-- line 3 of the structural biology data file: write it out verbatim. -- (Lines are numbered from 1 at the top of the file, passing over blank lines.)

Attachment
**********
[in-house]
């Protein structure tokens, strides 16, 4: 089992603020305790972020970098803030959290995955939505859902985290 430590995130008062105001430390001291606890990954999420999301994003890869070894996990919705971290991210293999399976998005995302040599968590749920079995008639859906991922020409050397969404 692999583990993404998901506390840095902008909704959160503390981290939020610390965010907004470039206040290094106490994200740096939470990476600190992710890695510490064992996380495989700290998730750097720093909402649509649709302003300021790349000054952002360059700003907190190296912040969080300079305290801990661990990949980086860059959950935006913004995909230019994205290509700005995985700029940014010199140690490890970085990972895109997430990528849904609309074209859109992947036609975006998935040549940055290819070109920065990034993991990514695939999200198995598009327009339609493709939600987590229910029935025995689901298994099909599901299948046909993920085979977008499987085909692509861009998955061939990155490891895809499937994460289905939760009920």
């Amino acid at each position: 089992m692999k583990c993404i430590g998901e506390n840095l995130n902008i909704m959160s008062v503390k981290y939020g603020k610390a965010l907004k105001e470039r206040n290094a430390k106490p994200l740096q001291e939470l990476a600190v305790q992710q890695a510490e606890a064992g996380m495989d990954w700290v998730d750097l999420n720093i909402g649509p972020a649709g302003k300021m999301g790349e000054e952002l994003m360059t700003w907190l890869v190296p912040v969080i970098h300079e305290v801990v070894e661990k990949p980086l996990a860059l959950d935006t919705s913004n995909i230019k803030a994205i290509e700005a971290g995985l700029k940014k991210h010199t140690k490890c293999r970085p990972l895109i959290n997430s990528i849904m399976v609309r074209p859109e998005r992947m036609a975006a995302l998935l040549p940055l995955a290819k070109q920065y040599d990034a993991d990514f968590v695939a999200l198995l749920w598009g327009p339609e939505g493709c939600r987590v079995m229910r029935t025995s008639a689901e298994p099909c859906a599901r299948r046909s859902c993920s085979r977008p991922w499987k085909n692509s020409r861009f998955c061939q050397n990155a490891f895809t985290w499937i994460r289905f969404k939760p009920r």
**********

């Amino acid at each position: 089992m692999k583990c993404i430590g998901e506390n840095l995130n902008i909704m959160s008062v503390k981290y939020g603020k610390a965010l907004k105001e470039r206040n290094a430390k106490p994200l740096q001291e939470l990476a600190v305790q992710q890695a510490e606890a064992g996380m495989d990954w700290v998730d750097l999420n720093i909402g649509p972020a649709g302003k300021m999301g790349e000054e952002l994003m360059t700003w907190l890869v190296p912040v969080i970098h300079e305290v801990v070894e661990k990949p980086l996990a860059l959950d935006t919705s913004n995909i230019k803030a994205i290509e700005a971290g995985l700029k940014k991210h010199t140690k490890c293999r970085p990972l895109i959290n997430s990528i849904m399976v609309r074209p859109e998005r992947m036609a975006a995302l998935l040549p940055l995955a290819k070109q920065y040599d990034a993991d990514f968590v695939a999200l198995l749920w598009g327009p339609e939505g493709c939600r987590v079995m229910r029935t025995s008639a689901e298994p099909c859906a599901r299948r046909s859902c993920s085979r977008p991922w499987k085909n692509s020409r861009f998955c061939q050397n990155a490891f895809t985290w499937i994460r289905f969404k939760p009920r």